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Redefined clinical spectra of diabetic foot syndrome

Redefined clinical spectra of diabetic foot syndrome

Purpose: The aim of this study was to present the redefined clinical spectra of diabetic foot syndrome (RCS-DFS) and determine whether the RCS-DFS can be used to predict amputations. Patients and methods: This is a retrospective study of type 2 diabetic patients referred with DFS for management at King Abdullah University Hospital (KAUH) between January 2014 and December 2015. Data collection form and diabetic foot (DF) characteristic chart were used to document the following: demographic data, diabetes-related parameters, DF characteristics, surgical interventions and amputations. The predominant clinical presentations of DF problems (ulcer, sepsis or gangrene) were integrated with the clinical criteria for diabetic foot infection (DFI) diagnosis and classification of Infectious Diseases Association of America (IDSA)/Interna- tional Working Group on Diabetic Foot (IWGDF) to redefine the clinical spectra of DFS. Related risk characteristics and amputation rate at all levels were compared between the three RCS. Results: In this study, there were 95 (47.0%) septic DFS (SDFS) patients, 65 (32.2%) ulcerative DFS (UDFS) patients and 42 (20.8%) gangrenous DFS (GDFS) patients. Poor glycemic control (HbA1c >7.5%), hypertension, history of the same foot problems, duration of symptoms, revas- cularizations and ischemic severity were significantly different between the three RCS. UDFS had the highest rate of limb salvage without amputations (70.8%). GDFS had the highest rate for final toe amputations (52.4%) and major amputations (23.8%). Final minor amputation rate was around 20% for both SDFS and GDFS.
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Hyperbaric oxygen therapy and diabetic foot ulcers

Hyperbaric oxygen therapy and diabetic foot ulcers

Hyperbaric oxygen therapy and diabetic foot ulcers Knowledge and attitudes of Canadian primary care physicians.. Wayne Evans MD Richard Gill Aurelia O.[r]

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Cost and benefits of the Diabetic Foot Clinic in Samoa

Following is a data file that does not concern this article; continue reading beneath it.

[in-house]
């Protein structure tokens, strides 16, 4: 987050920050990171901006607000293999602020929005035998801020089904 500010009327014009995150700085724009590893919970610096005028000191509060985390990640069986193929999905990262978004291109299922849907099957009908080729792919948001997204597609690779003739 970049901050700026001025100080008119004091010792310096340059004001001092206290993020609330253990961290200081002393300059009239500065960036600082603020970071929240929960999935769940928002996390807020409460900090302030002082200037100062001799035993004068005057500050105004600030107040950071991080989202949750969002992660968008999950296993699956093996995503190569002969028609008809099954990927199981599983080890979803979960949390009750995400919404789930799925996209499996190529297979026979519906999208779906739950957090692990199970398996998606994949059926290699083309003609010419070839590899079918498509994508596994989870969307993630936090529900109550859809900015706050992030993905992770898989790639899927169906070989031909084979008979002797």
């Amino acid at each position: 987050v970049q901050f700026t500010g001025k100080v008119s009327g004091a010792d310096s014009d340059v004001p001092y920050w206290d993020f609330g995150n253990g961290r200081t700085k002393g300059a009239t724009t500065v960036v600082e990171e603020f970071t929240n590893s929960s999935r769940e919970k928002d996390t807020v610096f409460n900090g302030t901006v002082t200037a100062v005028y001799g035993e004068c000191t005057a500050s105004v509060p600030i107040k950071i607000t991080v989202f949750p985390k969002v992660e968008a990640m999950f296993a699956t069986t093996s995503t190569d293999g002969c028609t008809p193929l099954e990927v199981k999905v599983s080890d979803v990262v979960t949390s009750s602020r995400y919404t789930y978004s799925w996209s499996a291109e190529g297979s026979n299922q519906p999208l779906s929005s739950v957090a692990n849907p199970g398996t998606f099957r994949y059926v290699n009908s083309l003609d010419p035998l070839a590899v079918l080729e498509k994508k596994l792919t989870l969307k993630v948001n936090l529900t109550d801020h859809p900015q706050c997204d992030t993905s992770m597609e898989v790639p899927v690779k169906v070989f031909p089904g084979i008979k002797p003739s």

Cost and benefits of the Diabetic Foot Clinic in Samoa

developing diabetic foot ulcers [20, 23], therefore the Diabetic Foot Clinic provides education about the personal foot care that clients have to perform. There are seven essential self-care behaviours in people with diabetes which predict good outcomes for preventing diabetic foot ulcers; healthy eating, being physically active, monitoring of blood sugar, compliant with medications, good problem-solving skills, healthy coping skills and risk-reduction behaviours [59]. All clients from the Diabetic Foot Clinic in Samoa reported that they take their diabetes medication every day and most clients seemed aware of the risks and did not walk barefoot inside or outside, see table 14. The table also shows that most of the clients check their feet for blisters or changes every day or every 1-2 days, which is important for the early detection of foot ulcers.
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A Microbial Study of Diabetic Foot Ulcer Infections.

A Microbial Study of Diabetic Foot Ulcer Infections.

that induces terminal differentiation and release of neutrophils from the bone marrow. G-CSF stimulates the growth and improves the function of both normal and defective neutrophils, including in patients with diabetes and has immunomodulatory and antibiotic-enhancing functions. In its purified, cloned recombinant form, commercially approved G-CSF has been used to treat various difficult infectious problems. Because G-CSF specifically enhances neutrophil functions, several investigators have explored using it as an adjunct to treating diabetic foot infections. In a metanalysis study conducted by Lipsky et al adjunctive G-CSF treatment does not appear to hasten the clinical resolution of diabetic foot infection or ulceration but is associated with a reduced rate of amputation and other surgical procedures. Treatment with G-CSF was also associated with a tendency toward a shorter duration of parenteral antibiotic therapy 55 .
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Clinical Pattern of Diabetic Foot Infections and their Management

Clinical Pattern of Diabetic Foot Infections and their Management

Patients with diabetic foot syndrome remain at extremely high risk patients for foot complications throughout their life 43 . Health education must include information about what to do in the event of an injury or impending amputation in addition to preventive foot care aspects. Regular after care in special institutions considerably reduces the risk of recurrence of lesions and subsequent amputation in these patients. Numerous studies in the past two years have shown that more than 50% of all amputations in diabetics are avoidable if the following procedures are applied systematically.